To finish this waxflower boutonniere, tape this leaf into place, snipping off excess wise to keep the final stem slender and neatly taped.
Here's a back view showing the support wires in place.
I then placed a second Israeli Ruscus leaf in place, even a little higher than the first. Tape to main stem.
Ribbon wrapping boutonniere stems is a favored method to add a sleek finish to the final boutonniere. Here is a nice sparkle ribbon 5/8" wide and comes on a florist roll of 25 yards. Plenty for corsages, boutonnieres and bridal bouquet if you wish to match.
I start at the top and tightly wind it around the stem, edging it downwards as I go.
Keep it tight and conceal the cut edge with a couple of wraps before moving down the stem.
When I get to the narrow bottom, I give the taped wire an quick tight twist to hold the ribbon in place.
Snip it off cleanly with a pair of sharp scissors to get a non-frayed cut.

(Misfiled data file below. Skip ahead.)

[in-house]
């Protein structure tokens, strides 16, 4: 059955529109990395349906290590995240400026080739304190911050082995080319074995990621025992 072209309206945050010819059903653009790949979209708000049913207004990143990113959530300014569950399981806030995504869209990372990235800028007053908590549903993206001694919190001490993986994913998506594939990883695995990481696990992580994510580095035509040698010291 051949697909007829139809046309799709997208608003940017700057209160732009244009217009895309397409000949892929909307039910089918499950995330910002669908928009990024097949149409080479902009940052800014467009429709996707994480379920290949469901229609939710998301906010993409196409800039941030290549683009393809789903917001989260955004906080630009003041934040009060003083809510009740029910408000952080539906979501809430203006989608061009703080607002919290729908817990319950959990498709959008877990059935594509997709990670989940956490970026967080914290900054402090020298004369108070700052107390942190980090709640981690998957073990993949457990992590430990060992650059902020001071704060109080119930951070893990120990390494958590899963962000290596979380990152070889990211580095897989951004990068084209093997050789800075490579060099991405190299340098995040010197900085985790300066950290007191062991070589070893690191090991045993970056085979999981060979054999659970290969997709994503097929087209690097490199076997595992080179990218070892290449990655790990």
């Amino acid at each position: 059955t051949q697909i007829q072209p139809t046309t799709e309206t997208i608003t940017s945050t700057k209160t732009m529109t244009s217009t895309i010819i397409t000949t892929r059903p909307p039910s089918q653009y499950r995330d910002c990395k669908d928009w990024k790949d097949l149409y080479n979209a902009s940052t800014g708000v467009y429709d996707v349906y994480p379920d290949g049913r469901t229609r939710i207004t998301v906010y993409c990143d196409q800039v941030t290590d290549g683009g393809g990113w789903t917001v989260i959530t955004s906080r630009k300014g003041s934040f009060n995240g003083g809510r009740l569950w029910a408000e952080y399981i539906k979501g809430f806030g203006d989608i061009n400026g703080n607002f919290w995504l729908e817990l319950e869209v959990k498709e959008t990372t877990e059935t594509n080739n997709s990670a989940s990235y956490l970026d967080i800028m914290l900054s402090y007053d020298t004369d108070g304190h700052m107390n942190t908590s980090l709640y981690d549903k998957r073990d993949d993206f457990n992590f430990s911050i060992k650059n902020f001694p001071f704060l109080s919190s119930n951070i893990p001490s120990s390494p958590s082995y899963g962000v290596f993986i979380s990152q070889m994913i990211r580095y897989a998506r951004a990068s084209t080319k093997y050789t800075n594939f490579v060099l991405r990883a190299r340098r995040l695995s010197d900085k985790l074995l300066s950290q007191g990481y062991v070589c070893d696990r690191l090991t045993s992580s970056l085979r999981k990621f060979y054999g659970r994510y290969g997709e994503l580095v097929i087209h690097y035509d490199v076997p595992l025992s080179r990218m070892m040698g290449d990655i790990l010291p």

I tightly roll the bottom to keep the ribbon from becoming unwound.
Using my fingers and thumb, I gently work the bottom of the stem into a gradual upward curve. Be careful not to twist and pull your ribbon off the wire. Using my fingers and thumb, I gently work the bottom of the stem into a gradual upward curve. Be careful not to twist and pull your ribbon off the wire.
I'm going to cut a Diamante Pin short and then dip the sharp shank into white glue before pinning to the boutonniere stem. Take care not to get glue on the pin head. Shorten the pin safely by burying it in florist foam and cutting with heavy duty wire cutters.
Diamante pins come in several different colors including clear, pink, red, apple green and blue.
Press the sharp point into the thicker part of the stem. The small amount of glue will help hold it in place. Be sure no sharp point protrude from the back of the boutonniere.
This elegant boutonniere is beautiful and (shhhh!) pretty cheap to make! The greenery is what makes this design so classy!